We use the contingent valuation (CV) method to estimate mothers' willingness to pay (WTP) to protect themselves and their children from suffering a minor illness - a cold - in Taiwan. WTP is specified as a hedonic function of the duration and severity of the cold (measured alternatively by symptoms experienced and the Quality of Well-Being (QWB) index) and of respondents' socioeconomic characteristics. The average mother is willing to pay more to protect her child than herself from suffering a cold. Median WTP to avoid the average mother's and child's colds are US$37 and US$57, respectively. Adjusting for the greater duration and severity of the average mother's cold suggests that WTP to prevent comparable illnesses is approximately twice as large for the child as for the mother. We also find that mother's WTP is about 20% greater to prevent a son's than a daughter's illness. Copyright (C) 2000 John Wiley and Sons, Ltd.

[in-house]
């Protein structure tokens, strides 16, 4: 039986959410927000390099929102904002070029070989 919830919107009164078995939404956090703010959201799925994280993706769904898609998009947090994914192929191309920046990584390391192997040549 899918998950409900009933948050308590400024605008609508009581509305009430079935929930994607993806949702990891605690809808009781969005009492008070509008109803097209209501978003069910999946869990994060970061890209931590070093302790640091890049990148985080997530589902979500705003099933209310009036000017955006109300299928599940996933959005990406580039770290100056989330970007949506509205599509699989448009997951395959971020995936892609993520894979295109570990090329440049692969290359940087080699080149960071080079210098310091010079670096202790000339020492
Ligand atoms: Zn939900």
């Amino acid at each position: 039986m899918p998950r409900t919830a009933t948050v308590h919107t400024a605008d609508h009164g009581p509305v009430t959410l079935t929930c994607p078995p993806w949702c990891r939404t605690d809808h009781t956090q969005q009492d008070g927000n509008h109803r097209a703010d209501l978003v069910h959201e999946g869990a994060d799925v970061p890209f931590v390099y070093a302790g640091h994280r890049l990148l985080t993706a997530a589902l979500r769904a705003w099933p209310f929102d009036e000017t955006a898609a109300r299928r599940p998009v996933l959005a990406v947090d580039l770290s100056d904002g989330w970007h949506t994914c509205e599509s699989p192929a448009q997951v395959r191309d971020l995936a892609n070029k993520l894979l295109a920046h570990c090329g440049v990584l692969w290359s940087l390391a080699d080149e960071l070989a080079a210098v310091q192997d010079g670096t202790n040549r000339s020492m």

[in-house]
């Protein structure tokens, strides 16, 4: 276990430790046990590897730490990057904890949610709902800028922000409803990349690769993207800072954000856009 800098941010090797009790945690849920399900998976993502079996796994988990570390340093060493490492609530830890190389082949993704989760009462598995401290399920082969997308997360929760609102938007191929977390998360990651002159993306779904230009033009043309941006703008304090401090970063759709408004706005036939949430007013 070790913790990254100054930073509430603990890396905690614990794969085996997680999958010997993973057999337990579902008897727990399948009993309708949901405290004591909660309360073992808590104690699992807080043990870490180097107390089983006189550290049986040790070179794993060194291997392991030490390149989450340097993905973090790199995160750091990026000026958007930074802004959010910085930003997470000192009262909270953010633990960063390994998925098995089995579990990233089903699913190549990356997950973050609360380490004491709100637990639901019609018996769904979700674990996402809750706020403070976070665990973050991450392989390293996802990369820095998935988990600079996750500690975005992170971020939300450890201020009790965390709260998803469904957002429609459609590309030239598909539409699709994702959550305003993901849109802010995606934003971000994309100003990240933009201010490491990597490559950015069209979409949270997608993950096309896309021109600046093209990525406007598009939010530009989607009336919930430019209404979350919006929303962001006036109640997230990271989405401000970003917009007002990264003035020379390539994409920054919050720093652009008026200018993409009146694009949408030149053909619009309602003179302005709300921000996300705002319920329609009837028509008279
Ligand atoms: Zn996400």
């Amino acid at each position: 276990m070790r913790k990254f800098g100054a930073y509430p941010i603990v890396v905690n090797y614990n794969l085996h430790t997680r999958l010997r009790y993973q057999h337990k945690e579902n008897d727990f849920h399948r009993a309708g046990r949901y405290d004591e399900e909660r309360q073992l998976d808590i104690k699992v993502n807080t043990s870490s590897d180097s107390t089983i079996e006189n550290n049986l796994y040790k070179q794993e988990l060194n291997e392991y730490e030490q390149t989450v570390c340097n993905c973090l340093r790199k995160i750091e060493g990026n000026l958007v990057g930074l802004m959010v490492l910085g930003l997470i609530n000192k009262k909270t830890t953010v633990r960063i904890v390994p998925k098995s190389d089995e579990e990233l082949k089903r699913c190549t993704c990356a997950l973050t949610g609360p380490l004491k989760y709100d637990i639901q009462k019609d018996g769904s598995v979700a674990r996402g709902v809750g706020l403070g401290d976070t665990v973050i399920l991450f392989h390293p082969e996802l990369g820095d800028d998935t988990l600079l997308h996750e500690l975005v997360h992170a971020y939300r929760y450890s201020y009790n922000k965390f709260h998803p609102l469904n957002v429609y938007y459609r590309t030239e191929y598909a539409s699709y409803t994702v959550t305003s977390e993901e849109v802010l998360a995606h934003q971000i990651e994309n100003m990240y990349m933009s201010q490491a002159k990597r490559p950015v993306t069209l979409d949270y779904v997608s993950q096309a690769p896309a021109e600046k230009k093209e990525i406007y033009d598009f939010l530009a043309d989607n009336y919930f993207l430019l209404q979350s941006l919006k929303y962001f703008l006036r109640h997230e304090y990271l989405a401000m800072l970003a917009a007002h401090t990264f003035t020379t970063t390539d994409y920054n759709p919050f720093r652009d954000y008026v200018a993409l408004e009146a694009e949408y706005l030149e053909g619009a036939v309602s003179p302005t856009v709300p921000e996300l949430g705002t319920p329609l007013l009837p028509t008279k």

|Number of pages||8|
|Publication status||Published - 2000 Jun|
All Science Journal Classification (ASJC) codes
- Health Policy